Our Hot Yoga we call Yoga Sauna; the room has walls and ceiling in cedar, the floor is redwood. There is a sauna heater that gets up to temperature (105*) with lots of humidity (approx. 35%) from adding water to the rocks. In the winter, the radiant floor is turned on, making it a nice warm place to lie upon (and imagine yourself on a beach in the tropics). We follow a Bikram yoga sequence; 26 classic poses done in the same order every time, every pose done twice (except the final twist).
What we commonly call yoga in the West is technically Hatha Yoga. Hatha Yoga (ha=”sun” tha=”moon”) attains the union of mind-body-spirit though a practice of asanas (yoga postures), pranayama (yoga breathing), mudra (body gestures) and shatkarma (internal cleansing). These body centered practices are used to purify the body and cultivate prana and activate kundalini, the subtle energies of the body. Modern Hatha Yoga does not emphasize many of these esoteric practices and focuses primarily on the physical yoga postures.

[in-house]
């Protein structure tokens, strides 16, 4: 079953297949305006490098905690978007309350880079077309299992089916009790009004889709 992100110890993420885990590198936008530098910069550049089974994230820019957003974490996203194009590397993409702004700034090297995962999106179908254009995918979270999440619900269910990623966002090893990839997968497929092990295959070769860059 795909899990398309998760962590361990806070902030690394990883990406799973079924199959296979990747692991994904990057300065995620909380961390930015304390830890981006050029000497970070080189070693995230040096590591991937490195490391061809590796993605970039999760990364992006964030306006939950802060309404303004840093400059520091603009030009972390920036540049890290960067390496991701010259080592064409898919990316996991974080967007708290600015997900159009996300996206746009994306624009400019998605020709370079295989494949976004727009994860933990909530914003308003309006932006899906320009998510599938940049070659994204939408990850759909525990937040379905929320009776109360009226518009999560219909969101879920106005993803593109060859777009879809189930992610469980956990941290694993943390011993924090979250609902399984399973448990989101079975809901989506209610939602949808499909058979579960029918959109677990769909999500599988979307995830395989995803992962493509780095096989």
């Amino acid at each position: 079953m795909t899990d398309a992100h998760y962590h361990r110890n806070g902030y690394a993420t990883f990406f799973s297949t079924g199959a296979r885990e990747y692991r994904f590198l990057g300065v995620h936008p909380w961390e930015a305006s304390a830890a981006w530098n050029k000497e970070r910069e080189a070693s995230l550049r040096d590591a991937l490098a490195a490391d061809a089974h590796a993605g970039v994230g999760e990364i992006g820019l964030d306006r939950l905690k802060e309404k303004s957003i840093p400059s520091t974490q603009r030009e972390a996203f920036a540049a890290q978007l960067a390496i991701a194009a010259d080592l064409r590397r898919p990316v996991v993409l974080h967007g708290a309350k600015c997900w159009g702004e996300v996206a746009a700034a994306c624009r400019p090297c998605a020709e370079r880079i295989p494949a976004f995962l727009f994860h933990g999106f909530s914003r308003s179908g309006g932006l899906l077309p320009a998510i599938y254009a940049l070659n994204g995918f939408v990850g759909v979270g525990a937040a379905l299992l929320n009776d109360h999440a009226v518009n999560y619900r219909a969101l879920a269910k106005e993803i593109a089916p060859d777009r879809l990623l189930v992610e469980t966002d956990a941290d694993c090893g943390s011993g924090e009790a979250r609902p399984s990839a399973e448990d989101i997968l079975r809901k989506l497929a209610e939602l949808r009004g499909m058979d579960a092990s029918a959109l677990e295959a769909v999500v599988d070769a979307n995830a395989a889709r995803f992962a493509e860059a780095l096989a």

In the history of yoga, hatha yoga is fairly recent technique that was developed from Tantra Yoga. The tantrics embraced the physical body as the means to achieve enlightenment and developed the physical-spiritual connections and body centered practices that lead to Hatha Yoga. But Hatha Yoga is uniquely focused on transforming the physical body through purification and the cultivation of the life force energy of prana. And all of the techniques of Hatha Yoga are seen as preliminary steps to achieving the deeper states of meditation and enlightenment found in the path of Raja Yoga (meditation).